Transthyretin Amyloidosis, or ATTR, is considered a single disease, however the diversity in its clinical presentation is staggering. In this blog, we’ll discuss some of the most common hereditary variants and how the disease manifestation differs around the world in documented hotspots.
Source: Epidemiology, Genetics, and Prognostic Factors (1)
There are two distinct forms of Transthyretin Amyloidosis (ATTR), the hereditary form (ATTRv), and the non-hereditary form (ATTR-wt) commonly referred to as wild-type amyloidosis. Disease manifestation is considered a spectrum involving aspects of cardiomyopathy, neuropathy, or more frequently a mixture of both.
Below we’ll discuss the hereditary form and the various genetic variants and how they differ based on geographical location.
WHAT IS TRANSTHYRETIN (TTR)
Transthyretin, also known as prealbumin, is a protein produced primarily in the liver that is responsible for the transport of thyroxine and retinol. Interesting enough, this is how it got its name.
In steady state, the protein circulates primarily as a tetramer (i.e., monomeric form), but unfortunately, its monomeric form is inherently amyloidogenic (prone to breakdown and formation of amyloid aggregates). Couple that with mutations that increase the amyloidogenicity of the protein, these tetramers dissociate into monomers that will misfold, aggregate, and form the insoluble fibrils (“amyloid”) that are resistant to the body’s inherent protective mechanisms like proteolysis.
SPECIFIC TTR PATHOGENIC VARIANTS
As of today, there have been over 145 reported variants related to hereditary transthyretin amyloidosis. Interestingly, these genetic variants have a tendency to cluster in both geographic and ethnic groups around the world. We’ll discuss some of the most prevalent mutations below.
This is the most common TTR mutation in the United States, with a prevalence of roughly 3.4% in the African American community. The disease is primarily cardiac in nature, typically present when patients are in their 60s. It is thought that this mutation arose from the region of West Africa and has worked its way to the United States over time, where it has become the predominant form.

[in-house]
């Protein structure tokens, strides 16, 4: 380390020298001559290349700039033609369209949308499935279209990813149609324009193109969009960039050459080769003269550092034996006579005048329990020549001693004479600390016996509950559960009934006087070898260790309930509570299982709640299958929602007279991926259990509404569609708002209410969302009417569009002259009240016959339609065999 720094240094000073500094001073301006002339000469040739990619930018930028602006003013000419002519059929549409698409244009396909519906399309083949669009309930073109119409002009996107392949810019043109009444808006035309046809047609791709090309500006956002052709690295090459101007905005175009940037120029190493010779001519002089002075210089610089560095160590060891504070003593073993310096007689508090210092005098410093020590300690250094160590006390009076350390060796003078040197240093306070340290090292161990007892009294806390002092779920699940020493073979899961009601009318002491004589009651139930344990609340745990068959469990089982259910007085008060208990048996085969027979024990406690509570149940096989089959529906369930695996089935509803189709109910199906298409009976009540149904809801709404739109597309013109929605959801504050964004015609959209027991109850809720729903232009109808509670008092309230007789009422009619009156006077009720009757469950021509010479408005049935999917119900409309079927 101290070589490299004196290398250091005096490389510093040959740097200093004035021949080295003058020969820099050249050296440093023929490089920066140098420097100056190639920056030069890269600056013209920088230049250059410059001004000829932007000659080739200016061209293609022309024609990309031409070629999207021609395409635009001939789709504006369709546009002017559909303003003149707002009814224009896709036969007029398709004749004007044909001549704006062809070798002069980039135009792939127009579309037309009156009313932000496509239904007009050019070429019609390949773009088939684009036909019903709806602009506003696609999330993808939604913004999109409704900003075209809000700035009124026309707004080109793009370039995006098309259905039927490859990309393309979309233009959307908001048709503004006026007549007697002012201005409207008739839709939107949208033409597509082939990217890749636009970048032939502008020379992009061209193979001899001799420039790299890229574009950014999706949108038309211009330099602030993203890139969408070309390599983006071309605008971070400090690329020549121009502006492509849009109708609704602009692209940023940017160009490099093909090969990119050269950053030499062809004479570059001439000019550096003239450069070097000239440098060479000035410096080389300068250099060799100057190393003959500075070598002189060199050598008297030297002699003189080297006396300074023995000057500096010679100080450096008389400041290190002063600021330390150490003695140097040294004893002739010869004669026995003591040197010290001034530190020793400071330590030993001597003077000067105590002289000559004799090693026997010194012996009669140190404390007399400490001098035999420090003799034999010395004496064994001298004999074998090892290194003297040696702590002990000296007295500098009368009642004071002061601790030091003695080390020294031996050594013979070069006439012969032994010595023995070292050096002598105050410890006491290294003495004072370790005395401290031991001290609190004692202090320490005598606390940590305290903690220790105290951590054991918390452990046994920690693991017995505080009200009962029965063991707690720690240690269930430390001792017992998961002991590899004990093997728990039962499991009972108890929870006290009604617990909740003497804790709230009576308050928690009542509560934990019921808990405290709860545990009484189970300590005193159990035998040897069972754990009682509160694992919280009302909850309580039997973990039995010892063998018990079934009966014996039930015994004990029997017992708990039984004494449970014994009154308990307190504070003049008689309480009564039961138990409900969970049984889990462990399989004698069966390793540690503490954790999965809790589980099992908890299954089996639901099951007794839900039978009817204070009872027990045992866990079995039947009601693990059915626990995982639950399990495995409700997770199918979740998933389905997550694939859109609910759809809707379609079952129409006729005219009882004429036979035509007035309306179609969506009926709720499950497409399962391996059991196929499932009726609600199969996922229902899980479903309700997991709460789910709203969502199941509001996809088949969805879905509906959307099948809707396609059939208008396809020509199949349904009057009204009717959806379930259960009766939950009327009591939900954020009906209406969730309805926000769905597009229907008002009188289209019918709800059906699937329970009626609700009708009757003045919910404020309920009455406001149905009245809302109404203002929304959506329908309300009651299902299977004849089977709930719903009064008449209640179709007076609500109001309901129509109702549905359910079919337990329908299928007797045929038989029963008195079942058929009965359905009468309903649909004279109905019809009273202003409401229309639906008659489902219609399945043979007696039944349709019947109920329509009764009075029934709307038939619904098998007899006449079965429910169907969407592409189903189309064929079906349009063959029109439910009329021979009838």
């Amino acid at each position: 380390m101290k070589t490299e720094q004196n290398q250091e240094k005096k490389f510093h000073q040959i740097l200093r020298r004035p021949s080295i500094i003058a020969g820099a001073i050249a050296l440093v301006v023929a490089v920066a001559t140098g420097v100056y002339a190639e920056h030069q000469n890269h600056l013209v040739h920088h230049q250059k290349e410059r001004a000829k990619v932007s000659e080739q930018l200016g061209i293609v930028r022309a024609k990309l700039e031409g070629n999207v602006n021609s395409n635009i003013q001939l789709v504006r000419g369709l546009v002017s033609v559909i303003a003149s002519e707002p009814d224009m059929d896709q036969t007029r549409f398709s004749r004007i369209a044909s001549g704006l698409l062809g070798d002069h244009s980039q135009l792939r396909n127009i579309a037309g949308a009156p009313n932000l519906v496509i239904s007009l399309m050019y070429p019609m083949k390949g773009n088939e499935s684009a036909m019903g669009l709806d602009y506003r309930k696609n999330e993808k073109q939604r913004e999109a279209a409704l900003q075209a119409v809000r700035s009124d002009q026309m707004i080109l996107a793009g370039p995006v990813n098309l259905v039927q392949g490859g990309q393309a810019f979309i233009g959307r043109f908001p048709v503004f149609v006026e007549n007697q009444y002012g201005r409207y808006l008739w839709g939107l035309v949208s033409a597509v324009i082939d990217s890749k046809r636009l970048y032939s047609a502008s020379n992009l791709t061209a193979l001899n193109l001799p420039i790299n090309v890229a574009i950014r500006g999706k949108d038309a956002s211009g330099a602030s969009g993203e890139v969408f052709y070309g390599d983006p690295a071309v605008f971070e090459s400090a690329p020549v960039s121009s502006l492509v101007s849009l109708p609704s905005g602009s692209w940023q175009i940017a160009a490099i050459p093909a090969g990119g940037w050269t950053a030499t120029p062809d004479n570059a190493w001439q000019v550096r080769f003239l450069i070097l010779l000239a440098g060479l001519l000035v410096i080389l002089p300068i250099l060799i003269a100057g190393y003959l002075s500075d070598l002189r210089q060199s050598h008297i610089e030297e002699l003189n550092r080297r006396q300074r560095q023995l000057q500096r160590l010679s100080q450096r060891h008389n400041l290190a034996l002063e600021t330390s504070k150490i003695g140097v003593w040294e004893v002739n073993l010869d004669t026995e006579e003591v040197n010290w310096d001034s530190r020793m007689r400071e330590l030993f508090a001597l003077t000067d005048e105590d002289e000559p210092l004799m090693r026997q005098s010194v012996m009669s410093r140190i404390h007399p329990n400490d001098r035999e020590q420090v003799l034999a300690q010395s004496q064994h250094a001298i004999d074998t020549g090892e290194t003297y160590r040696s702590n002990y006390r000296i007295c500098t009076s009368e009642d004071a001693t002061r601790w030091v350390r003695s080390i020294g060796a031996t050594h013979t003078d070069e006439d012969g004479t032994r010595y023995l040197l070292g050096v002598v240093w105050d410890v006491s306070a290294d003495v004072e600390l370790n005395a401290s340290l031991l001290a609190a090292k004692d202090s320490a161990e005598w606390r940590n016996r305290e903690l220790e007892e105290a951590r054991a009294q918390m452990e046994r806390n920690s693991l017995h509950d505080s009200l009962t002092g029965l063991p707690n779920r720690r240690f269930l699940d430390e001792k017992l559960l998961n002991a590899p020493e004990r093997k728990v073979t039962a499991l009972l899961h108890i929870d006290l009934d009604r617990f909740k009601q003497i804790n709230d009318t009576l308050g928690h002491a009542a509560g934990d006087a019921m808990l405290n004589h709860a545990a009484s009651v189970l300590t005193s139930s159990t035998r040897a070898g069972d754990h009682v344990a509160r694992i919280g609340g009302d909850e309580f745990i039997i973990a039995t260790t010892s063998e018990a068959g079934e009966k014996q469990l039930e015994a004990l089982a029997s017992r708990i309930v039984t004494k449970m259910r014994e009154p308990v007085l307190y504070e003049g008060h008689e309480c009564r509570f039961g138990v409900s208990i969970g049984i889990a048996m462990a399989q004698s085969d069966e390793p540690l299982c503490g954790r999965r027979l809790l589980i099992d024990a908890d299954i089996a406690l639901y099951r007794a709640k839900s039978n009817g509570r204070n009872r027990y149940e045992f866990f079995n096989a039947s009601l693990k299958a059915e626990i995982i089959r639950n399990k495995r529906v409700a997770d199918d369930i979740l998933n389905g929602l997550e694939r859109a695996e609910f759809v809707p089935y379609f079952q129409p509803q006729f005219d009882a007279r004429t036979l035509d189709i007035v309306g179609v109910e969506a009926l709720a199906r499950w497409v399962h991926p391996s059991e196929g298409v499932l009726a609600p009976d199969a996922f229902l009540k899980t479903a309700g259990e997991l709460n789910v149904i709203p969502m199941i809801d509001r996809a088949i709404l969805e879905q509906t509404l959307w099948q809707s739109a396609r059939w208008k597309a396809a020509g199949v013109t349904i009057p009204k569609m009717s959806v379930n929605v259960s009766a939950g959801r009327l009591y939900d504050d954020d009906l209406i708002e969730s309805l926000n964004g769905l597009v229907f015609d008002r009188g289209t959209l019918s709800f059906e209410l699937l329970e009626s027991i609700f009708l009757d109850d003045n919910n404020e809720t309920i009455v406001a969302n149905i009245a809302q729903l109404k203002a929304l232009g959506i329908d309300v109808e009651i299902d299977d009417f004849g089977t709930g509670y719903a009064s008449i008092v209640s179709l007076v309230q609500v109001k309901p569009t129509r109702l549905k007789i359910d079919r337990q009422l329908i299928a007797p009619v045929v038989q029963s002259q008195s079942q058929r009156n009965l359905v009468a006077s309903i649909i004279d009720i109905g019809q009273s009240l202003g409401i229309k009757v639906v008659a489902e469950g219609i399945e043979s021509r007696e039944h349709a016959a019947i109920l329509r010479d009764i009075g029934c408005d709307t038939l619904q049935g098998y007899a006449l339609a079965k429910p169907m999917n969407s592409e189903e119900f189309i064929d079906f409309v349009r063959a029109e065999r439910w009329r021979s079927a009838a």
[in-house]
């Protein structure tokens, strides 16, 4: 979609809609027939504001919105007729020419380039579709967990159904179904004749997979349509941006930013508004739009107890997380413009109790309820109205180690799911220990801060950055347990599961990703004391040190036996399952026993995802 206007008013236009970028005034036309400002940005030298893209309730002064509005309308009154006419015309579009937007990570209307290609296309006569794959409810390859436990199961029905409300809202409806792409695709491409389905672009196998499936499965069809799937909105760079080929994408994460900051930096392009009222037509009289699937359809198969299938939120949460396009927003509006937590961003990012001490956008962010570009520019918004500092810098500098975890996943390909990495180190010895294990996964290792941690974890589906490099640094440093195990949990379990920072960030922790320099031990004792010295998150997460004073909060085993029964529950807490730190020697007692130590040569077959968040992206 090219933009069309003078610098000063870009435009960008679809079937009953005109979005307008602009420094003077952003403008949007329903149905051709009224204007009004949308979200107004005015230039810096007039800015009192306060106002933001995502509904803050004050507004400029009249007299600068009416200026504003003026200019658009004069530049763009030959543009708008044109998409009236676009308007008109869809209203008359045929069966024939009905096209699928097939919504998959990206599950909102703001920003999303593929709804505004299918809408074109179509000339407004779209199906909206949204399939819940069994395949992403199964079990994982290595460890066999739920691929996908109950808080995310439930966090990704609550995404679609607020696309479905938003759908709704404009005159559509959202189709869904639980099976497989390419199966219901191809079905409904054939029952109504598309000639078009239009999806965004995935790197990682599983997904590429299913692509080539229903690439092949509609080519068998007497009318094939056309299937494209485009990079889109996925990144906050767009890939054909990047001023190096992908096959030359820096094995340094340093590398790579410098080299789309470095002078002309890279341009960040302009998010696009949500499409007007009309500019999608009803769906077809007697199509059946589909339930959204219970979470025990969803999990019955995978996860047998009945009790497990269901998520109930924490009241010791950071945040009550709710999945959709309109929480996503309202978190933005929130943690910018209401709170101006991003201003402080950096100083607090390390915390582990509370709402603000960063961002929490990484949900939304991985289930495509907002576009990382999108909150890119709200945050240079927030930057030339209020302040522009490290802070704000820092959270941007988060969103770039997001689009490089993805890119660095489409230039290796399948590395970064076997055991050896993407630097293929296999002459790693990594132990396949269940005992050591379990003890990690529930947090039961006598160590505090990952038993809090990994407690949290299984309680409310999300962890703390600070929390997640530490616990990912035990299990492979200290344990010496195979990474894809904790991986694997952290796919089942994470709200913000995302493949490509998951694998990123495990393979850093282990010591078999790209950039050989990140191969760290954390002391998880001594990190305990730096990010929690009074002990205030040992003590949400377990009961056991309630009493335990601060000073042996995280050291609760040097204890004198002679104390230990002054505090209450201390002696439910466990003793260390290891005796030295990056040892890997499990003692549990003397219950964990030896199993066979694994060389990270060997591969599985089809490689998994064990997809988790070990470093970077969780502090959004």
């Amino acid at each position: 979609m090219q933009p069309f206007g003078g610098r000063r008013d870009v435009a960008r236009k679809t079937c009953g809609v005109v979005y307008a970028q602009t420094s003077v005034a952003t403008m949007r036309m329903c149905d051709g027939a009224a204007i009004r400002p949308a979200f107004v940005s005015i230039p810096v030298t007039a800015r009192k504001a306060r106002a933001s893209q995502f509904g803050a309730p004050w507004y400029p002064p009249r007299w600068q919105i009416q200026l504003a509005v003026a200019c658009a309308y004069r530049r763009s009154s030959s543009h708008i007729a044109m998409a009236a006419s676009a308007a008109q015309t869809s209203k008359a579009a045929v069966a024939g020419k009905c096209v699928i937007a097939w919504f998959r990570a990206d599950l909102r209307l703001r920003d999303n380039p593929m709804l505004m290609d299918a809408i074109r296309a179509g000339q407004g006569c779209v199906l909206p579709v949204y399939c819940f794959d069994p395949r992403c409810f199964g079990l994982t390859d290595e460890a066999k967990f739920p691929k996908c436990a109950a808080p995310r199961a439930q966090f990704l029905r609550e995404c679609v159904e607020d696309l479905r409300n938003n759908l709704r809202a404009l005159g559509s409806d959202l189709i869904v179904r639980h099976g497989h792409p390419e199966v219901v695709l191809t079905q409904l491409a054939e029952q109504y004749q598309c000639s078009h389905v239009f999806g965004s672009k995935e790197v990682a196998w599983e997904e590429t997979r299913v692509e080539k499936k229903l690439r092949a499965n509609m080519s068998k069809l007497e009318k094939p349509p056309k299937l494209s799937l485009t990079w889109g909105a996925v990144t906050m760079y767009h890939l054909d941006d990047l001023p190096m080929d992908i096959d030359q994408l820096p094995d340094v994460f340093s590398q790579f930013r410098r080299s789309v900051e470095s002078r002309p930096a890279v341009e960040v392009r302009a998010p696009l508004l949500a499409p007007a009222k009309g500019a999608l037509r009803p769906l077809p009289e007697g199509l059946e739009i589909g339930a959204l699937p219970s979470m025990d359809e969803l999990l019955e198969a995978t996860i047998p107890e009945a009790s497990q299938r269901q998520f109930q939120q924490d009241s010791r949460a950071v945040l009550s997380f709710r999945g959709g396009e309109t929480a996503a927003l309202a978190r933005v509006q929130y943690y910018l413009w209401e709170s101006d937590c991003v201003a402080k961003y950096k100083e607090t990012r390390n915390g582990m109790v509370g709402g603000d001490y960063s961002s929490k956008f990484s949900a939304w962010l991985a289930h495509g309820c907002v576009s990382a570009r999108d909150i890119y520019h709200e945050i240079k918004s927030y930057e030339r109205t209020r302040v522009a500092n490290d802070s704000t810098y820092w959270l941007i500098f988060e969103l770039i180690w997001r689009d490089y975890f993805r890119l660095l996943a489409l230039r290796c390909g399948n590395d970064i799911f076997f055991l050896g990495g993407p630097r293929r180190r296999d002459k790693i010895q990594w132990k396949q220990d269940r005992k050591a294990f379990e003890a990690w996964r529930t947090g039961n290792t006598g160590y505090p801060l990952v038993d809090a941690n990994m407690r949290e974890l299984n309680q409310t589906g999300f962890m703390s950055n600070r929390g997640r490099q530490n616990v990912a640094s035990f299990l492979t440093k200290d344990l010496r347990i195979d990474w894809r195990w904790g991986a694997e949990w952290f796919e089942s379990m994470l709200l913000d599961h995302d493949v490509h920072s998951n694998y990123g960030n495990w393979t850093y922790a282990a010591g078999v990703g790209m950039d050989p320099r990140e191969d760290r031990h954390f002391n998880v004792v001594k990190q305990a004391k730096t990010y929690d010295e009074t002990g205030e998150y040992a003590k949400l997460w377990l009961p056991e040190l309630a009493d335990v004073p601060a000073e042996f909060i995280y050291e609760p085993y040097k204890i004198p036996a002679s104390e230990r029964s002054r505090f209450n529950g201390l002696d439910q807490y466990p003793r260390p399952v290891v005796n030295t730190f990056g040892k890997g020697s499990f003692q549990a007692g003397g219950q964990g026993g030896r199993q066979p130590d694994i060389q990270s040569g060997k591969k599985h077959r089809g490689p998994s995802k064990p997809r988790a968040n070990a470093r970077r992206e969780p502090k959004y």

This is the most commonly recognized TTR mutation worldwide and the first TTR variant discovered. It is most commonly found in the regions of Portugal, Spain, France, Japan, Sweden, and Brazil. Interestingly, between these regions where this mutation dominates, there is variability in age of onset and parent-of-origin. For example, age of onset was found to be earlier in the Swedish population in comparison to Portugal and Japan. As for the parent-of-origin, it was found that the mother was more likely than the father to pass along the mutation (153 vs. 138), whereas in the French population the father was more likely to pass on the mutation (219 vs. 216), although not by much. The one thing these populations do have in common is this form of the disease is almost exclusively neurologic in nature.
This variant is most commonly found in the UK and Irish populations, and is also seen in the Appalachian region of the United States. This variant presents as a mixture of both cardiomyopathy and neuropathy symptoms. It seems to be that in early stages of the disease the neurologic symptoms are most prevalent, but cardiac symptoms present at diagnosis seem to indicate poorer patient outcomes.
This is arguably the most interesting variant that was investigated in a large study of the Danish population. The presence of this mutation actually confers a protective benefit. When this mutation occurs along with the Val30Met mutation, it has the effect of stabilizing and delaying, even preventing transthyretin amyloidosis.
While the prognosis is by no means near perfect, it is improving. There is continued advancement in the field of transthyretin amyloidosis, whether it be improving diagnostic methods, drug development, or a potential cure on the horizon with CRISPR gene-editing technology. Having said that, there continue to be significant barriers to diagnosis. The importance of being an astute clinician to suspect and work up for amyloidosis remains at the forefront of the challenge.
The geographic nature of this disease plays an important role in identifying and diagnosing amyloidosis. Having an understanding of how the presentation of the disease is heavily related to the patient’s ancestry and location around the world. The hardest part is suspecting amyloidosis, from there don’t forget the value of the diagnostic tools at your disposal, including genetic testing. Use this knowledge to strengthen and guide your suspicions of amyloidosis!
Over the upcoming months we’ll post blogs delving deeper into some of these variants, so stay tuned.
Thanks for reading,
Obi CA, Mostertz WC, Griffin JM, Judge DP. ATTR Epidemiology, Genetics, and Prognostic Factors. Methodist Debakey Cardiovasc J. 2022 Mar 14;18(2):17-26. doi: 10.14797/mdcvj.1066. PMID: 35414855; PMCID: PMC8932385.